Works by William Blake at Sotheby's
William Blake Biography
English poet, printmaker and painter William Blake was a crucial figure of the early Romantic period. His synthesis of serious spirituality with a deep questioning of organized religion provided the Romantic era with a prophetic figure whose oeuvre exemplified the mystical investigation of the period, though he was not recognized as a seminal figure until after his death. Even within its Modernity, his work makes reference to antiquity; he consistently acknowledged the Renaissance masters Michelangelo and Dürer in an attempt to put forth a universal Gothic Christian style.
Born in 1757 in London, England, Blake studied at the drawing academy of Henry Pars before apprenticing with the engraver James Basire, and later studying at the Royal Academy. Even at school, Blake exuded a rebellious spirit, openly criticizing the Academy’s president, Joshua Reynolds. Blake turned to relief etching prints and engravings for many of his works, producing mysterious, dream like imagery with dark figures and staunch contrasts that explore the universal mysteries of human existence. His works presented amalgams of vaguely Christian references, sculptural figures reminiscent of Renaissance paintings and dark, brooding characters with ambiguous intentions. His works garnered both admiration and disdain; some viewed his imaginative works as creative and introspective, while others criticized his seemingly blasphemous or shocking imagery.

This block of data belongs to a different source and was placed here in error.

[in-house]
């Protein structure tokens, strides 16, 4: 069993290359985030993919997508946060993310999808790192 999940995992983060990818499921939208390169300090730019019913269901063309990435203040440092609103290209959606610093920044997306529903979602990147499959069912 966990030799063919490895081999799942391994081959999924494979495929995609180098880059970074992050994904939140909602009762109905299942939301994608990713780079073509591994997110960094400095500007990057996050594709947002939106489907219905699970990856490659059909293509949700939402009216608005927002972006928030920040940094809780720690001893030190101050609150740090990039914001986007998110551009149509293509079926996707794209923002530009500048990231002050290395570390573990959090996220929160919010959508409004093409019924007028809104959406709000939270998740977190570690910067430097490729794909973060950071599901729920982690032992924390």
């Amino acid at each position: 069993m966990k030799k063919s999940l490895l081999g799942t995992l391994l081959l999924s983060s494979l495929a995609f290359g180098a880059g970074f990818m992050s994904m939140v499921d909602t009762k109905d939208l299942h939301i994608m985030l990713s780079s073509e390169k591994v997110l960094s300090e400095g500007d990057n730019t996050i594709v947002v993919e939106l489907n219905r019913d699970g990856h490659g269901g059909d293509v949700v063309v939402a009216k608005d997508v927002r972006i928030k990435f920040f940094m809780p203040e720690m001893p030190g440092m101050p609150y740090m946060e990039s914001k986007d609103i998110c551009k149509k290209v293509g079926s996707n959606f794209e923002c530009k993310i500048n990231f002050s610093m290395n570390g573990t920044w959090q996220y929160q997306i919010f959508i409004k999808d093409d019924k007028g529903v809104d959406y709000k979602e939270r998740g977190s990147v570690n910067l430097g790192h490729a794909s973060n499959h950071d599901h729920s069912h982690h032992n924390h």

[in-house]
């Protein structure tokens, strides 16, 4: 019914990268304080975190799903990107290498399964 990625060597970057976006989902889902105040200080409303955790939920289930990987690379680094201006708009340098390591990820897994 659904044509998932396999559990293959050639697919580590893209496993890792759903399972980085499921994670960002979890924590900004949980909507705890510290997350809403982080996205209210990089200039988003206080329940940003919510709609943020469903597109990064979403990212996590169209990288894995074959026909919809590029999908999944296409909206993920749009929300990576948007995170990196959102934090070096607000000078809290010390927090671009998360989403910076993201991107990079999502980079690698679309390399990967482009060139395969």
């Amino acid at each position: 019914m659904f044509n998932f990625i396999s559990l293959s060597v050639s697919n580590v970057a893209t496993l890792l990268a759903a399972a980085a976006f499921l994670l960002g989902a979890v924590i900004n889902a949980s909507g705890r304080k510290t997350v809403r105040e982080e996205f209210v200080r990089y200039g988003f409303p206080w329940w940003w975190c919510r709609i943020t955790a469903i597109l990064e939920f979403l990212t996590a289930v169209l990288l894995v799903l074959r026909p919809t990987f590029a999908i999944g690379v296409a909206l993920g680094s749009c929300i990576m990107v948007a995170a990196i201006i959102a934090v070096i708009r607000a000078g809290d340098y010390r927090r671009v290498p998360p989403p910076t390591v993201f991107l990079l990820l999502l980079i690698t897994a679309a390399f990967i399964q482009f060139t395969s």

Since Blake’s death, artists, poets and psychologists have revised the general understanding of his works; American singer and songwriter Patti Smith edited an anthology of Blake’s work in 2007, has performed his poetry and has given lectures on his career, while psychoanalyst June Singer has reassessed Blake’s ambition to synthesize mind and spirit in his later works. His system of symbols and allegory have been put to use by various movements and groups since his death, including the nineteenth century “free love” movement, while the Beat poets of the 1950s and ’60s consistently made reference to Blake’s work. Blake’s artworks can be found in major museums around the world including the Tate Gallery, London, the Metropolitan Museum of Art, New York, and the Art Institute and Chicago, among others.